Identifying the Needs of American Indian Women Who Sought Shelter

A Practitioner-Researcher Partnership

Kathleen Talbot, Bonnie S. Fisher, Scott Decker

Research output: Contribution to journalArticle

1 Citation (Scopus)

Abstract

American Indian women across all ages are significantly more likely than women of other ethnic groups to be victims of domestic violence, sexual assault, and stalking. Despite their increased risk of interpersonal violence, there are few published studies or reports that explicitly examine the needs of victimized American Indian women. Therefore, both researchers and service providers know very little about the multifaceted needs of victimized American Indian women and whether current community services are meeting the needs of victimized native women. Identifying such needs is a logical next step so that victim service agencies can develop and effectively provide services tailored to victimized American Indian women. This commentary addresses these gaps by (1) identifying the needs of American Indian women in a domestic violence shelter in Arizona, and (2) highlighting the researcher-practitioner partnership that made it possible to gain access to these victims. Drawing on survey responses from 37 American Indian female clients and interviews with 10 staff members, the findings reveal that the domestic violence agency service provider is meeting many of their needs. Findings also indicate that clients have a wide variety of specific personal needs (e.g., safety, housing, transportation), needs relating to their children (e.g., safety, education, socialization), community needs (e.g., relating to their tribe), as well as legal needs (e.g., help obtaining a restraining order or divorce). These multifaceted needs are discussed and specific recommendations are provided for successful researcher-practitioner partnerships.

Original languageEnglish (US)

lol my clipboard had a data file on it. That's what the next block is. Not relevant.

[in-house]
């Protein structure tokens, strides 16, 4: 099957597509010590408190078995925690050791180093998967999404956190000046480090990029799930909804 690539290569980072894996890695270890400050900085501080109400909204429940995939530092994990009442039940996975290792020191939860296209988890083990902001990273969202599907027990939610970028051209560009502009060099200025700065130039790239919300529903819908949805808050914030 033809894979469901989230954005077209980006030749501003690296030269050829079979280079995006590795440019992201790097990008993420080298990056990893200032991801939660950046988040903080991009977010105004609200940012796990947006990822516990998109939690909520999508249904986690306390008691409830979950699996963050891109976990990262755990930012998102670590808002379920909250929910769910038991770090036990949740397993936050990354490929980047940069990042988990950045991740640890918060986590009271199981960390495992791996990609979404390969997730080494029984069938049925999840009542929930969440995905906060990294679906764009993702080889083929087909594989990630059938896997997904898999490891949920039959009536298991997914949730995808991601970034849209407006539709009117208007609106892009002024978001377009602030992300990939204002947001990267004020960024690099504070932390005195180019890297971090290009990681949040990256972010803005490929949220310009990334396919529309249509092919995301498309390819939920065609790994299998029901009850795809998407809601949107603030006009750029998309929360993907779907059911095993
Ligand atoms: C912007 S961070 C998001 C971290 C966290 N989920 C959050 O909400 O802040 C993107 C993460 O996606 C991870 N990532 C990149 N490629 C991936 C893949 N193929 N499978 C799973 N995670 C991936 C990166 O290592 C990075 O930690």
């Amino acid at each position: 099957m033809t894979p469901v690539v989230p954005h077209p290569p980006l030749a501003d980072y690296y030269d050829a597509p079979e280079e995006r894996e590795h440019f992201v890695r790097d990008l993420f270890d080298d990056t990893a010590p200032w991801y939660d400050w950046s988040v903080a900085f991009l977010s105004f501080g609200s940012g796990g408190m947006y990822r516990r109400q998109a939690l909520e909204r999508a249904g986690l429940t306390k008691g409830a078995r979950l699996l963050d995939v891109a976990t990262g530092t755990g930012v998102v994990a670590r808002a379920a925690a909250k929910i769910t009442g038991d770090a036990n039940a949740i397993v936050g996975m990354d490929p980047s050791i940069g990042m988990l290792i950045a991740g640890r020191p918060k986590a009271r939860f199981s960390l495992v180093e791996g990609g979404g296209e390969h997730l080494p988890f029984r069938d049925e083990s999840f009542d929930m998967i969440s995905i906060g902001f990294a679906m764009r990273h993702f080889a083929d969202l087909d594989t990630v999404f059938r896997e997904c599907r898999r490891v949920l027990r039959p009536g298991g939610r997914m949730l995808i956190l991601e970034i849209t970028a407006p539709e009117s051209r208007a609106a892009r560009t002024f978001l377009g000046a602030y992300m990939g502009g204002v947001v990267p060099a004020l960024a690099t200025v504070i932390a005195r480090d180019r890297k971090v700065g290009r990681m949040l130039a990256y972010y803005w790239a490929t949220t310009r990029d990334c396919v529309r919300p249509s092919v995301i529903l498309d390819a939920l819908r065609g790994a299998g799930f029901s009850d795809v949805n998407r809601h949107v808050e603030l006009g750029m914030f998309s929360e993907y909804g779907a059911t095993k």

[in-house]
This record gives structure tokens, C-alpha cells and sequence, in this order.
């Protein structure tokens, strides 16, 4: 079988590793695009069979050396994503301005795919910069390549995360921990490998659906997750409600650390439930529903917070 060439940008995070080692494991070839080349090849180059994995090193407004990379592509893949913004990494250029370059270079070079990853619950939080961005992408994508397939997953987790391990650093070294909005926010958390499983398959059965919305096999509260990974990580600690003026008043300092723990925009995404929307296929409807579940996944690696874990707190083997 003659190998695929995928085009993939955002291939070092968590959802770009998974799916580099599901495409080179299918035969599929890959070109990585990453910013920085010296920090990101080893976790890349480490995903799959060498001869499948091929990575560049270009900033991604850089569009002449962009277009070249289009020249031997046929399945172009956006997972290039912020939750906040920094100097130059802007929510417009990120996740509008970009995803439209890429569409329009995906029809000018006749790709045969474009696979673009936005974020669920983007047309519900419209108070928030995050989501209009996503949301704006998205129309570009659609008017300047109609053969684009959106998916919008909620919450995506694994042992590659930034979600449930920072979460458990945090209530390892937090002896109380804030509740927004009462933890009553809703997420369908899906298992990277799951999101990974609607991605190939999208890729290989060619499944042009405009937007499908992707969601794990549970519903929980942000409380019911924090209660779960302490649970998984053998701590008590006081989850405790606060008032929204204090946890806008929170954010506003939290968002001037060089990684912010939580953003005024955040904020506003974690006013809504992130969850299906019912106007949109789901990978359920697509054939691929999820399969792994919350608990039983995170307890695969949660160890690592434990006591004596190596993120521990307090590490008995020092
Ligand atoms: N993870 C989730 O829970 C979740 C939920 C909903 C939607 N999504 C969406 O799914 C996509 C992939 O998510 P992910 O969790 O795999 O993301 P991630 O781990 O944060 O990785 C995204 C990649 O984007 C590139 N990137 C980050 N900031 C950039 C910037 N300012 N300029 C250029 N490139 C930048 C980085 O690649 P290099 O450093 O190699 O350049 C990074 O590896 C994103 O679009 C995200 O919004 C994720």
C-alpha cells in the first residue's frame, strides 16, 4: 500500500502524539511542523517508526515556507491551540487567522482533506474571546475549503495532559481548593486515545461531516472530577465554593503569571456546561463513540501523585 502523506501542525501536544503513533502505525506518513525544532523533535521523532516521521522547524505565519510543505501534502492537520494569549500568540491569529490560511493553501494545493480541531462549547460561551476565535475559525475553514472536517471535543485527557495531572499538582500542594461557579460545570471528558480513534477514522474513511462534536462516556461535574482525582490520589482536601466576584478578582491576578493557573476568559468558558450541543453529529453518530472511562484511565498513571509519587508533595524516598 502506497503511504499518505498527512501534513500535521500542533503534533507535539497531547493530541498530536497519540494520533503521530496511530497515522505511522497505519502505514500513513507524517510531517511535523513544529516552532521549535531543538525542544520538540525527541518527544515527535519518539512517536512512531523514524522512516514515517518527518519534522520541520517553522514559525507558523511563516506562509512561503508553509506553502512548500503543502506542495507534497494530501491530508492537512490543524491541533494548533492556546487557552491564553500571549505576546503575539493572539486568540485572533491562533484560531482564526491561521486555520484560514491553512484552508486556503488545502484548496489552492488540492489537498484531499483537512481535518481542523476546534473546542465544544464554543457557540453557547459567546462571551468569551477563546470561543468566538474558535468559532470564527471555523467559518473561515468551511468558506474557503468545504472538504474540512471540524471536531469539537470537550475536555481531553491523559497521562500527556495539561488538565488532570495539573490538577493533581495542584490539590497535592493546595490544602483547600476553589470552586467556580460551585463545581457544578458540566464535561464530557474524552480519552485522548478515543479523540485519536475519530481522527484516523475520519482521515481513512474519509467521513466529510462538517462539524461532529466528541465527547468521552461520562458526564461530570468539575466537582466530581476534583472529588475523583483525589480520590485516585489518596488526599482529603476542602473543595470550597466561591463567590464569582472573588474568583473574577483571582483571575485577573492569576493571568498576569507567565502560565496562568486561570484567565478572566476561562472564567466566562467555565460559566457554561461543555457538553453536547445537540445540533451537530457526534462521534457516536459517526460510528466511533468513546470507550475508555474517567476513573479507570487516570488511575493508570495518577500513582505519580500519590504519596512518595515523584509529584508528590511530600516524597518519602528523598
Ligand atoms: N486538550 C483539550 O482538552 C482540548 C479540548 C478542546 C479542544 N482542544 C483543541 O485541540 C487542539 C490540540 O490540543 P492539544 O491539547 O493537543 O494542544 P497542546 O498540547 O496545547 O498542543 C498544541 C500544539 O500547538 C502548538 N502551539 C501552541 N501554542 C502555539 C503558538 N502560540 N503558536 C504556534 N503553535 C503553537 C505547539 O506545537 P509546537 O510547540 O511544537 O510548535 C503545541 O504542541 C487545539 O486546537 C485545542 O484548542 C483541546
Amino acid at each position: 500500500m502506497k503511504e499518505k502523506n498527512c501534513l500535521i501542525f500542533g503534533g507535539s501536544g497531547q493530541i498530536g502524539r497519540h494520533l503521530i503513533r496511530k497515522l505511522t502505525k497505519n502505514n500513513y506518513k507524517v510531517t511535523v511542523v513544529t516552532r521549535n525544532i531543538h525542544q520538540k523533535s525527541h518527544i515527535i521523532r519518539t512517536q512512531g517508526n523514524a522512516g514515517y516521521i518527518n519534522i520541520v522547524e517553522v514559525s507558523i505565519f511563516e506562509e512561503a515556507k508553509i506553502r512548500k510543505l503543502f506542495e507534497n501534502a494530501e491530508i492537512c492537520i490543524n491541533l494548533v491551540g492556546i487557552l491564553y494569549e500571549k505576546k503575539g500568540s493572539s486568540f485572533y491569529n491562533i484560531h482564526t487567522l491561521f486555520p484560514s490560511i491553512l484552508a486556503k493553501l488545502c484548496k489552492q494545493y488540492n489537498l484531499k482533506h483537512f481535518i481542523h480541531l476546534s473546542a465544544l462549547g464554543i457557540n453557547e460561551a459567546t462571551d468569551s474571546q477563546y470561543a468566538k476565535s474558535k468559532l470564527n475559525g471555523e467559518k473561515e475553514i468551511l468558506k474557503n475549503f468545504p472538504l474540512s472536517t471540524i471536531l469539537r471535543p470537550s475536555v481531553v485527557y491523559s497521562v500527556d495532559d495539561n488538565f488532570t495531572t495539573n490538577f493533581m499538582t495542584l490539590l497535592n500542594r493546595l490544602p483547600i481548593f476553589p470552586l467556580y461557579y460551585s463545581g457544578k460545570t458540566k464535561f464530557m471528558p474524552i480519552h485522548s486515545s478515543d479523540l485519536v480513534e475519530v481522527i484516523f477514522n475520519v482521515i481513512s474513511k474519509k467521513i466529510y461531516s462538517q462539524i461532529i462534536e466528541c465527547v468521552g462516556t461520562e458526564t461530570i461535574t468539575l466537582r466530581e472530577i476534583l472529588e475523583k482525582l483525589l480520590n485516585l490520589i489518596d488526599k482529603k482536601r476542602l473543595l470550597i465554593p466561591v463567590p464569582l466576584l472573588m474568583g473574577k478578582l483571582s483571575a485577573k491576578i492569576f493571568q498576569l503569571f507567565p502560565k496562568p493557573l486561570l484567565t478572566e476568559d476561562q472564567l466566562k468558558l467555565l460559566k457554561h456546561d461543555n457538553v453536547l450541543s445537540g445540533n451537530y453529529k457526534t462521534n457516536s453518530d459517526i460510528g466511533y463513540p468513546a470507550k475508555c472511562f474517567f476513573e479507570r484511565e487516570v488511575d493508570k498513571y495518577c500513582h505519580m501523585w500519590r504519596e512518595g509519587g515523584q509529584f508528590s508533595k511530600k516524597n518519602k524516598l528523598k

Pages (from-to)1-6
Number of pages6
JournalJournal of Family Violence
DOIs
StateAccepted/In press - Feb 19 2018

Fingerprint

North American Indians
American Indian
Research Personnel
Domestic Violence
Population Groups
domestic violence
Stalking
Education
Safety
Divorce
Socialization
service provider
Social Welfare
ethnic group
Violence
Ethnic Groups
stalking
Interviews
community service
assault

Keywords

  • American Indian women
  • Domestic violence shelter
  • Intimate partner violence
  • Native American family violence
  • Needs assessment

ASJC Scopus subject areas

  • Biochemistry
  • Clinical Psychology
  • Social Sciences (miscellaneous)
  • Sociology and Political Science
  • Spectroscopy
  • Clinical Biochemistry
  • Law

Cite this

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title = "Identifying the Needs of American Indian Women Who Sought Shelter: A Practitioner-Researcher Partnership",
abstract = "American Indian women across all ages are significantly more likely than women of other ethnic groups to be victims of domestic violence, sexual assault, and stalking. Despite their increased risk of interpersonal violence, there are few published studies or reports that explicitly examine the needs of victimized American Indian women. Therefore, both researchers and service providers know very little about the multifaceted needs of victimized American Indian women and whether current community services are meeting the needs of victimized native women. Identifying such needs is a logical next step so that victim service agencies can develop and effectively provide services tailored to victimized American Indian women. This commentary addresses these gaps by (1) identifying the needs of American Indian women in a domestic violence shelter in Arizona, and (2) highlighting the researcher-practitioner partnership that made it possible to gain access to these victims. Drawing on survey responses from 37 American Indian female clients and interviews with 10 staff members, the findings reveal that the domestic violence agency service provider is meeting many of their needs. Findings also indicate that clients have a wide variety of specific personal needs (e.g., safety, housing, transportation), needs relating to their children (e.g., safety, education, socialization), community needs (e.g., relating to their tribe), as well as legal needs (e.g., help obtaining a restraining order or divorce). These multifaceted needs are discussed and specific recommendations are provided for successful researcher-practitioner partnerships.",
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